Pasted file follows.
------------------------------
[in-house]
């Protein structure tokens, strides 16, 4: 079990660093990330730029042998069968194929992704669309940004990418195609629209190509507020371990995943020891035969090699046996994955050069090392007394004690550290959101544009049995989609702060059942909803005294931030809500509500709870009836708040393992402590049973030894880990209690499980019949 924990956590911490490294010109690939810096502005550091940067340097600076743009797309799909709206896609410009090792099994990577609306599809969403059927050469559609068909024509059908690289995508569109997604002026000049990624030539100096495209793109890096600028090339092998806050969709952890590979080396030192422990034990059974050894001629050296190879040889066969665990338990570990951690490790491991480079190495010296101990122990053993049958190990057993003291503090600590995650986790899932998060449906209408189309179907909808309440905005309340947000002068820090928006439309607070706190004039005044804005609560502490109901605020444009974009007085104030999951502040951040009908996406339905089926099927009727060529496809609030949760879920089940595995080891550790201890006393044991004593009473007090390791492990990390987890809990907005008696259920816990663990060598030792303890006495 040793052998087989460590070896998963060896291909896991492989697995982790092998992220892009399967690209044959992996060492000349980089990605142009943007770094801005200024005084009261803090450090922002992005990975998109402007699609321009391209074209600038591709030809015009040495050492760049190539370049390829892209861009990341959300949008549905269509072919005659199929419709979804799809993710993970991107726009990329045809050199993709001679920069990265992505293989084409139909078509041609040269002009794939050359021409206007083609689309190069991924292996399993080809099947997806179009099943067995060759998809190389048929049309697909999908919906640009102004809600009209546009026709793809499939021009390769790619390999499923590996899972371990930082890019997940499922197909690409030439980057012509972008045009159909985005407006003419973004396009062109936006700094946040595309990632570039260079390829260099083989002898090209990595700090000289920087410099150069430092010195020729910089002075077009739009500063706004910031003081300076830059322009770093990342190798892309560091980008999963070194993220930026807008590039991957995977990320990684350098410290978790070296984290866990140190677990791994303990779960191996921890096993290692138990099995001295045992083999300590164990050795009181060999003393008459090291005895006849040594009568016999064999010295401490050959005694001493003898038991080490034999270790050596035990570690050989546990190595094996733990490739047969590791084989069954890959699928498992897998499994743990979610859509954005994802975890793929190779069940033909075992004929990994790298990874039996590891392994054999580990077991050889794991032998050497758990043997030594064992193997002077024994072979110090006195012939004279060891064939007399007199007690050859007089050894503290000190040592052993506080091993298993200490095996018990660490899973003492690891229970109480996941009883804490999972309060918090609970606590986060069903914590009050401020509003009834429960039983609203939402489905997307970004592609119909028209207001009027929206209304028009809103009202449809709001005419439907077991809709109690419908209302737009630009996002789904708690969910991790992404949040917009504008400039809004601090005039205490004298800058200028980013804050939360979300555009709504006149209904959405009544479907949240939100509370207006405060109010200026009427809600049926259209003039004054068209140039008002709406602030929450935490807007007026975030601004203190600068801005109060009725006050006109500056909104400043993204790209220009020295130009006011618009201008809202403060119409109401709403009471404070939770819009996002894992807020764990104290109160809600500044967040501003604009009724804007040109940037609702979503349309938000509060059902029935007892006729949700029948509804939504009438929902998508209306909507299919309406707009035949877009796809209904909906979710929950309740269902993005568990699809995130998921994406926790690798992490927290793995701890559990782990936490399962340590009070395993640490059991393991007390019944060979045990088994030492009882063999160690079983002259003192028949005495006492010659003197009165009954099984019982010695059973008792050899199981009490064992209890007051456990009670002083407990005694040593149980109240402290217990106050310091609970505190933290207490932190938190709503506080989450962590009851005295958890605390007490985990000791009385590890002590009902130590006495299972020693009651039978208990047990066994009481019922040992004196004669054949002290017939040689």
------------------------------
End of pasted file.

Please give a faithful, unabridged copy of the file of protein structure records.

[in-house]
């Protein structure tokens, strides 16, 4: 079990660093990330730029042998069968194929992704669309940004990418195609629209190509507020371990995943020891035969090699046996994955050069090392007394004690550290959101544009049995989609702060059942909803005294931030809500509500709870009836708040393992402590049973030894880990209690499980019949 924990956590911490490294010109690939810096502005550091940067340097600076743009797309799909709206896609410009090792099994990577609306599809969403059927050469559609068909024509059908690289995508569109997604002026000049990624030539100096495209793109890096600028090339092998806050969709952890590979080396030192422990034990059974050894001629050296190879040889066969665990338990570990951690490790491991480079190495010296101990122990053993049958190990057993003291503090600590995650986790899932998060449906209408189309179907909808309440905005309340947000002068820090928006439309607070706190004039005044804005609560502490109901605020444009974009007085104030999951502040951040009908996406339905089926099927009727060529496809609030949760879920089940595995080891550790201890006393044991004593009473007090390791492990990390987890809990907005008696259920816990663990060598030792303890006495 040793052998087989460590070896998963060896291909896991492989697995982790092998992220892009399967690209044959992996060492000349980089990605142009943007770094801005200024005084009261803090450090922002992005990975998109402007699609321009391209074209600038591709030809015009040495050492760049190539370049390829892209861009990341959300949008549905269509072919005659199929419709979804799809993710993970991107726009990329045809050199993709001679920069990265992505293989084409139909078509041609040269002009794939050359021409206007083609689309190069991924292996399993080809099947997806179009099943067995060759998809190389048929049309697909999908919906640009102004809600009209546009026709793809499939021009390769790619390999499923590996899972371990930082890019997940499922197909690409030439980057012509972008045009159909985005407006003419973004396009062109936006700094946040595309990632570039260079390829260099083989002898090209990595700090000289920087410099150069430092010195020729910089002075077009739009500063706004910031003081300076830059322009770093990342190798892309560091980008999963070194993220930026807008590039991957995977990320990684350098410290978790070296984290866990140190677990791994303990779960191996921890096993290692138990099995001295045992083999300590164990050795009181060999003393008459090291005895006849040594009568016999064999010295401490050959005694001493003898038991080490034999270790050596035990570690050989546990190595094996733990490739047969590791084989069954890959699928498992897998499994743990979610859509954005994802975890793929190779069940033909075992004929990994790298990874039996590891392994054999580990077991050889794991032998050497758990043997030594064992193997002077024994072979110090006195012939004279060891064939007399007199007690050859007089050894503290000190040592052993506080091993298993200490095996018990660490899973003492690891229970109480996941009883804490999972309060918090609970606590986060069903914590009050401020509003009834429960039983609203939402489905997307970004592609119909028209207001009027929206209304028009809103009202449809709001005419439907077991809709109690419908209302737009630009996002789904708690969910991790992404949040917009504008400039809004601090005039205490004298800058200028980013804050939360979300555009709504006149209904959405009544479907949240939100509370207006405060109010200026009427809600049926259209003039004054068209140039008002709406602030929450935490807007007026975030601004203190600068801005109060009725006050006109500056909104400043993204790209220009020295130009006011618009201008809202403060119409109401709403009471404070939770819009996002894992807020764990104290109160809600500044967040501003604009009724804007040109940037609702979503349309938000509060059902029935007892006729949700029948509804939504009438929902998508209306909507299919309406707009035949877009796809209904909906979710929950309740269902993005568990699809995130998921994406926790690798992490927290793995701890559990782990936490399962340590009070395993640490059991393991007390019944060979045990088994030492009882063999160690079983002259003192028949005495006492010659003197009165009954099984019982010695059973008792050899199981009490064992209890007051456990009670002083407990005694040593149980109240402290217990106050310091609970505190933290207490932190938190709503506080989450962590009851005295958890605390007490985990000791009385590890002590009902130590006495299972020693009651039978208990047990066994009481019922040992004196004669054949002290017939040689």